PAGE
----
Lisa Wilkinson: The Night Clive James Saved Me At A Dinner Party When Too Many Celebs Turned Up
It was one of the most extraordinary nights of my life, and it came back in my magazine editing days.
The year was 1986 and I had not long been in the editor’s chair at CLEO, when it was time to celebrate this iconic title’s 14th birthday. Exactly what I was thinking when I decided to throw what we dubbed “The Ultimate Dinner Party” escapes me. I had never thrown a dinner party even privately, so why on earth would I want to do one so very publicly, one so open to being a complete PR disaster if those I had in mind didn’t get on? Or worse, if I gave a party and nobody came?
The idea was to invite 14 of the biggest names of the '80s to help us celebrate this magazine that could hold its head high as a true ground-breaker for Australian women. (For a reminder, just go back and watch Paper Giants: The Birth of Cleo starring the brilliant Asher Keddie playing Ita Buttrose, for proof.)
Billy Connolly, Pamela Stephenson, David Frost, Barry Humphries and Clive James were all on my wish list... along with Deborah Hutton, Wendy Harmer, Ken Done, Athena Starwoman and Angry Anderson.
Eclectic, to say the least.
So I sent out the invitations, and blow me down with a champagne cork if they didn’t all turn up!
The venue was the legendary rock and roll hotel of choice, the Sydney Sebel Townhouse where, just a few years before Elton John had famously married Renate Blauel.
Truth is, I would have been thrilled if even half those names had accepted. And how, on the night, I got up the stupid courage to host this extraordinary lineup, I’ll never know. But it turned out, I didn’t have to, because Clive, ably assisted by David Frost, ended up holding court the entire night and well into the early hours.
From Clive having his horoscope read to him by Athena Starwoman, to Angry singing tunes with Billy Connolly, to David Frost giving us the full lowdown of his iconic Watergate interview with Richard Nixon -- the eclectic mix, thankfully, had worked.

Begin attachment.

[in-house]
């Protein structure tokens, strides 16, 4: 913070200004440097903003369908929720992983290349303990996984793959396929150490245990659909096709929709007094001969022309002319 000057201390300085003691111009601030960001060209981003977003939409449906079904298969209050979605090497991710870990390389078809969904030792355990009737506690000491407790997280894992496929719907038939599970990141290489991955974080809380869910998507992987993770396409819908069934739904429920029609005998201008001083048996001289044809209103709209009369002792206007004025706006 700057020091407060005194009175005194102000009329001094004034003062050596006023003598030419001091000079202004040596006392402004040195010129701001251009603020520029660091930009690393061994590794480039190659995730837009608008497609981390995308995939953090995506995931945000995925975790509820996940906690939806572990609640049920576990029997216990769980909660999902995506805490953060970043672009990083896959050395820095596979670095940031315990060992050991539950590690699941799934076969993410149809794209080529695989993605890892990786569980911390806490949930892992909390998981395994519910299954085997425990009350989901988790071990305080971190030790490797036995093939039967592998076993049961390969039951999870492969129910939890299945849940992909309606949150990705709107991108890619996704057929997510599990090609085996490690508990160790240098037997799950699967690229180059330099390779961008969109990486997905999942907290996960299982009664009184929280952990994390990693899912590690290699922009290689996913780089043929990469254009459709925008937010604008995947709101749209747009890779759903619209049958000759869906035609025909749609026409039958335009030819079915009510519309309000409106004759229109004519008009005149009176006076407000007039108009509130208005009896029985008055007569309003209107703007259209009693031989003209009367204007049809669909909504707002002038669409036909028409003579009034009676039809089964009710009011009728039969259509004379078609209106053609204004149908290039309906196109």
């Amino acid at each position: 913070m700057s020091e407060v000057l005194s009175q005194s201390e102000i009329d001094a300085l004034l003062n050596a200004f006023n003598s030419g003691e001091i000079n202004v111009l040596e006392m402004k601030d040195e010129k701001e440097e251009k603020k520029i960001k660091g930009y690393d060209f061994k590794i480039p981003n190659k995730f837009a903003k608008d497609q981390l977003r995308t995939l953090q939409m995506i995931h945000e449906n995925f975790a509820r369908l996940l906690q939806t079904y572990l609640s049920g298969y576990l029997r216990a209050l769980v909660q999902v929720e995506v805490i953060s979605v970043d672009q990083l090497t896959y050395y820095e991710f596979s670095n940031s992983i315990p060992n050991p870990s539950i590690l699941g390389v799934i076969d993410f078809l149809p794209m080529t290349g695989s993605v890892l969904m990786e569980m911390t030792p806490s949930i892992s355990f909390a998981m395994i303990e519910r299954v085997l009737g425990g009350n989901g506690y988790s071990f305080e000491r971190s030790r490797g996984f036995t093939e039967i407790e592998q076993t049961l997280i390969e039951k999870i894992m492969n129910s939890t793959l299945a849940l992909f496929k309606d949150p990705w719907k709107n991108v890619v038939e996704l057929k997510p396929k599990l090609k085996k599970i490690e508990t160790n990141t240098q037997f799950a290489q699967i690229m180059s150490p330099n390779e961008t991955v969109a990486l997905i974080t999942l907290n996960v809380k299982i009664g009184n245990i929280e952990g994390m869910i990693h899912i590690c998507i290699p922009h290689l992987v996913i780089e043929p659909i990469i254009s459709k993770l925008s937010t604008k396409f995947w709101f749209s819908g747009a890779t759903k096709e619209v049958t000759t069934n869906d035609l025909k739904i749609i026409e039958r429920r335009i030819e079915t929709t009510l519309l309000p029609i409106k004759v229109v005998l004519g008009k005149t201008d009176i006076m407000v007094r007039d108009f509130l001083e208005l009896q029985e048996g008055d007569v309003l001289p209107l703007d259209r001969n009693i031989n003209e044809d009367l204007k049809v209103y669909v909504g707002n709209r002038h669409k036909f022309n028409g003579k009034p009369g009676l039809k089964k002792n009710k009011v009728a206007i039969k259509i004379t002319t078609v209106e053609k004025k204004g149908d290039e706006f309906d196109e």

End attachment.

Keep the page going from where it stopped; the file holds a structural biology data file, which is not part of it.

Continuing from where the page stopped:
Sadly, there was one deeply embarrassing moment for me when I first greeted the wonderful Pamela Stephenson as she entered the room that night, that even now I struggle to believe happened. But I think I'll save that story for my autobiography. Perhaps by then I'll be able to laugh at just how young and naive I really was.
Clive and I kept in touch for years afterwards, and often when he returned to his beloved Australia from his adopted home in England, we would catch up for interviews for whichever TV show I was hosting at the time.
Occasionally we caught up for coffee, and always the chat would eventually turn to that amazing night at the Sebel. His life and work in the UK fascinated me, as did the insatiable crush he had on Princess Diana. They were coffee mates too, and she regularly sought his counsel as she navigated the press and paparazzi, her divorce from Charles, he coached her ahead of that now-infamous Panorama interview and, according to Clive, they got together to just have a good old-fashioned gossip.
His tribute to Diana in the New Yorker magazine a week after she died is, like all his writings, simply superb. That piece helped to consolidate the long-held belief that Clive had had a huge hand in writing the extraordinarily eloquent eulogy delivered by Diana’s brother, Charles Spencer, at her funeral.
It’s a discussion Clive never entered into. I think it spoke to the romantic in him that some things should always be left unsaid.
Clive passed away this week, and with that, the world lost one of its most brilliant creative writing minds.
Among the untold number of poems, essays, and books he penned, it was the one he wrote of his childhood growing up in 1940s suburban Sydney, Unreliable Memoirs, that remains one of my all-time favourites. It is laugh-out-loud hilarious. Read it on public transport at your peril.
Vale Clive. Your legacy is extraordinary. You saved me on that fateful night back in 1986.
Much more significantly, though, thank you for all the laughs, and the incredible literary catalogue you leave behind.
In your own, always superb words, remembered by Andrew Denton in his tribute to your passing: “A sense of humour is just common sense, dancing.”
As always, well said.